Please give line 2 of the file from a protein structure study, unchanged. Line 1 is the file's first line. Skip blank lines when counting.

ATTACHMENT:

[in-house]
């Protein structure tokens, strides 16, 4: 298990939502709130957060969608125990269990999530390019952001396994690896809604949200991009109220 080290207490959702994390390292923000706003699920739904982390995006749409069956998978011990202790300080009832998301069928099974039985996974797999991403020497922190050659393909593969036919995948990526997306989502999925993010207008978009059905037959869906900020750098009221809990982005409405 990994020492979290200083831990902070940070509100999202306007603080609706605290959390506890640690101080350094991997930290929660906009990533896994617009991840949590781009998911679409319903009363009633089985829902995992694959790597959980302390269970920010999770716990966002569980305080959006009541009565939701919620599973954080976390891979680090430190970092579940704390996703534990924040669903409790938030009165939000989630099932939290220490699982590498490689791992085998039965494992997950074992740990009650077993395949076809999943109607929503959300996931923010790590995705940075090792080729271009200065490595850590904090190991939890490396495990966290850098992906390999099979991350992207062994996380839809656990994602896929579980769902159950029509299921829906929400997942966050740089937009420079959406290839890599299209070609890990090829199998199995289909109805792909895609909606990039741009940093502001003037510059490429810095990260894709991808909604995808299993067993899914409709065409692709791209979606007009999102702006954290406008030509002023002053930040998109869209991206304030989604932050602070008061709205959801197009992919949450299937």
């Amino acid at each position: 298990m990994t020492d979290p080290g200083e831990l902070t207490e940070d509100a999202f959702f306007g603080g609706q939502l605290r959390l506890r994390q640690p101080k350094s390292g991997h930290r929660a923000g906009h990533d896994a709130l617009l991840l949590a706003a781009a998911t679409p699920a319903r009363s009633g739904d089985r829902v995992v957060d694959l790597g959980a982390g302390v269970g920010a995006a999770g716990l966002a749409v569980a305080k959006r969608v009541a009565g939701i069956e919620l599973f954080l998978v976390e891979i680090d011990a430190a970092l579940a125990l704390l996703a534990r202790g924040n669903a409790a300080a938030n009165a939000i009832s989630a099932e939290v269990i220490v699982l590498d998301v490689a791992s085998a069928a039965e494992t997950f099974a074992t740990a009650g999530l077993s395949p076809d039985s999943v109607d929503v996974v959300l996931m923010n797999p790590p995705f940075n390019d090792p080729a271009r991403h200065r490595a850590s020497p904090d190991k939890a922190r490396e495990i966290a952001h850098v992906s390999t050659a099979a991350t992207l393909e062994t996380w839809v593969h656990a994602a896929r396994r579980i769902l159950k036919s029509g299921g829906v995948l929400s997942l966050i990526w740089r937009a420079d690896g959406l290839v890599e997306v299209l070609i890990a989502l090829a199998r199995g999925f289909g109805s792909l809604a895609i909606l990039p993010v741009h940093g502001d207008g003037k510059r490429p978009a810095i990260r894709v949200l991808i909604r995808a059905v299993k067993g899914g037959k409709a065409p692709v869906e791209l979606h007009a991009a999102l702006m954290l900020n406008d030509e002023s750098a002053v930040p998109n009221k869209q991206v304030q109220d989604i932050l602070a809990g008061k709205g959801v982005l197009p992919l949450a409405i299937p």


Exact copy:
């Protein structure tokens, strides 16, 4: 298990939502709130957060969608125990269990999530390019952001396994690896809604949200991009109220 080290207490959702994390390292923000706003699920739904982390995006749409069956998978011990202790300080009832998301069928099974039985996974797999991403020497922190050659393909593969036919995948990526997306989502999925993010207008978009059905037959869906900020750098009221809990982005409405 990994020492979290200083831990902070940070509100999202306007603080609706605290959390506890640690101080350094991997930290929660906009990533896994617009991840949590781009998911679409319903009363009633089985829902995992694959790597959980302390269970920010999770716990966002569980305080959006009541009565939701919620599973954080976390891979680090430190970092579940704390996703534990924040669903409790938030009165939000989630099932939290220490699982590498490689791992085998039965494992997950074992740990009650077993395949076809999943109607929503959300996931923010790590995705940075090792080729271009200065490595850590904090190991939890490396495990966290850098992906390999099979991350992207062994996380839809656990994602896929579980769902159950029509299921829906929400997942966050740089937009420079959406290839890599299209070609890990090829199998199995289909109805792909895609909606990039741009940093502001003037510059490429810095990260894709991808909604995808299993067993899914409709065409692709791209979606007009999102702006954290406008030509002023002053930040998109869209991206304030989604932050602070008061709205959801197009992919949450299937």